Five research breakthroughs in 2020
A selection of the eye research developments OT covered in 2020
2020 was a year where the research community banded together with a single focus.
Individuals and organisations assessed how they could contribute to efforts to stem the spread of a global pandemic.
This unprecedented collective effort quite rightly took precedence. However, in the background scientists continued to work away on questions unique to their specific field.
Below is a selection of the research breakthroughs OT covered in 2020.
1) Using spectacles and multi-focal contact lenses to combat myopia
Progress in one of the fast-growing areas of optometry research continued despite the challenges of a pandemic in 2020.
MiSight published results in October confirming that one in four children experienced minimal myopia progression six years after being fitted with MiSight 1 day contact lenses.
In the same month, Essilor released interim results revealing that its Stellest myopia management spectacle lens slowed progression by 60%.
US research outlined how multifocal contact lenses slowed myopic progression by 43% over three years when compared to single vision lenses in August.
2) Scientists who developed CRISPR gene editing technology receive Nobel prize
Scientists Emmanuelle Charpentier and Jennifer A Doudna received the Nobel Prize in Chemistry in October for their pioneering work on CRISPR gene editing technology.
The scientific work has a wide range of applications – including within the treatment of inherited eye conditions.
Claes Gustafsson, chair of the Nobel Committee for Chemistry, highlighted: “There is enormous power in this genetic tool, which affects us all. It has not only revolutionised basic science, but also resulted in innovative crops and will lead to ground-breaking new medical treatments.”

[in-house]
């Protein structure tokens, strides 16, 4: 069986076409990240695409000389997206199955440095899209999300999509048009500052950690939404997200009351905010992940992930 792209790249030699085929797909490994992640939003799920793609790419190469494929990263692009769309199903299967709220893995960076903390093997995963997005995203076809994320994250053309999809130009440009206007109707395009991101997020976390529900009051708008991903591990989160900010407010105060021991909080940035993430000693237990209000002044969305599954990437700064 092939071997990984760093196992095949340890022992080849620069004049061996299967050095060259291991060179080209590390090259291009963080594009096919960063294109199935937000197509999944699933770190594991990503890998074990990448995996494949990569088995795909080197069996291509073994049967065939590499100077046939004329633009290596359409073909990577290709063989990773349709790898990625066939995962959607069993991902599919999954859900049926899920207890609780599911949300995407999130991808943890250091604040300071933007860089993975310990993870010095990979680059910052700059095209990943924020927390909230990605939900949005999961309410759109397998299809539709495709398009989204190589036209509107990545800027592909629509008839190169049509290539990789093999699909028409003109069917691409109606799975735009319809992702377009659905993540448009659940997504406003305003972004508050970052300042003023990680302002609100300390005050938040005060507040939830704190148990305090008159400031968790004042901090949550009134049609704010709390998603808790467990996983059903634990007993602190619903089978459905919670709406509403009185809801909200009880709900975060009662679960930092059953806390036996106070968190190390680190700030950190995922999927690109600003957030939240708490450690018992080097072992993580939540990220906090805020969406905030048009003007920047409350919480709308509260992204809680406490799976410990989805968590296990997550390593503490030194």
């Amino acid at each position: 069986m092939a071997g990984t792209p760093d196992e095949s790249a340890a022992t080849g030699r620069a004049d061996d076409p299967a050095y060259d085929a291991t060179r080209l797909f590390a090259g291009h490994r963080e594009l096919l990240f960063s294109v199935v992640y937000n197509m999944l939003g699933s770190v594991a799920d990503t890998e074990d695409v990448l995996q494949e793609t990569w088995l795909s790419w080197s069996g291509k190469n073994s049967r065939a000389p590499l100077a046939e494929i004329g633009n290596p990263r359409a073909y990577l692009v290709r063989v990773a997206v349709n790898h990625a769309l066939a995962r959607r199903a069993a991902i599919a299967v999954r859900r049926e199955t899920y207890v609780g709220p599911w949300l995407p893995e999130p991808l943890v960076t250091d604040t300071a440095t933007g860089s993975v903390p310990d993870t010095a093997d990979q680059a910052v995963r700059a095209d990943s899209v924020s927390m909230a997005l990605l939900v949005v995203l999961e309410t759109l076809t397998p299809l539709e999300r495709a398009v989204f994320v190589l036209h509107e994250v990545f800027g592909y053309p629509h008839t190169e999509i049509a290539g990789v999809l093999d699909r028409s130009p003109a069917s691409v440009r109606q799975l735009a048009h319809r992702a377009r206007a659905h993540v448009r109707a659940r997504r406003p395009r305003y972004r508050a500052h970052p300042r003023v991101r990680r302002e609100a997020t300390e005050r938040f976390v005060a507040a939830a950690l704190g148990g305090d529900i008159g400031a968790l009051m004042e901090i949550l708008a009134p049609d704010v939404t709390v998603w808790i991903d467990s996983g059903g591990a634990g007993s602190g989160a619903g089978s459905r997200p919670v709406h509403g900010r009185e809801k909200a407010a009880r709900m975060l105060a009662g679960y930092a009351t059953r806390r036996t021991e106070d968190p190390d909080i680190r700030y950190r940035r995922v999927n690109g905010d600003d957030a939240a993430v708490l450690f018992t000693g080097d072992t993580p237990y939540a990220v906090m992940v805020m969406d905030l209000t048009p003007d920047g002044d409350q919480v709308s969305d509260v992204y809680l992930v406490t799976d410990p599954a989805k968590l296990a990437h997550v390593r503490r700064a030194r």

3) 900m predicted to be blind or sight impaired by 2050
The scale of projected sight impairment was highlighted by Anglia Ruskin scientists.
Their research suggests that blindness and severe vision impairment will more than double by 2050 – from 338 million to almost 900 million.
4) FDA approves dissolvable glaucoma implant
In July, the US Food and Drug Administration (FDA) approved a medication-releasing implant for glaucoma patients.
Research has found that the Allergan device lowers IOP by 30% in patients with open-angle glaucoma or ocular hypertension.
Scientists concluded that the implant has the potential to improve adherence and reduce treatment burden in glaucoma.
5) A ‘filling’ for the eye
Scientists from Moorfields Eye Hospital and UCL Institute of Ophthalmology are exploring the potential of a synthetic gel as an alternative to corneal transplantation.
The researchers described the method as similar to a dental filling.
Moorfields Eye Hospital and UCL Institute of Ophthalmology consultant ophthalmic surgeon, Bruce Allan, said: “We are looking forward to this work progressing to clinical trials and believe that it has the potential to transform corneal care in the future.”
COVID-19 vaccination roll-out
In a culmination of the work of scientists and researchers throughout 2020, this month we're witnessing the roll-out of the COVID-19 vaccination across the UK. With optometrists and patient-facing practice staff amongst those identified as a priority group to receive the vaccine, we want to find out more from you, our readers, through the OT poll below.
Yes (Wales)14 6%
Yes (Scotland)19 8%
Yes (England)99 43%
No (Northern Ireland)1 0%
Yes (Northern Ireland)6 2%
No, but I have a date to be vaccinated (Wales)2 0%
No (Wales)1 0%
No, but I have a date to be vaccinated (Northern Ireland)0 0%
No (Scotland)0 0%
No (England)55 24%
No, but I have a date to be vaccinated (England)27 11%
No, but I have a date to be vaccinated (Scotland)2 0%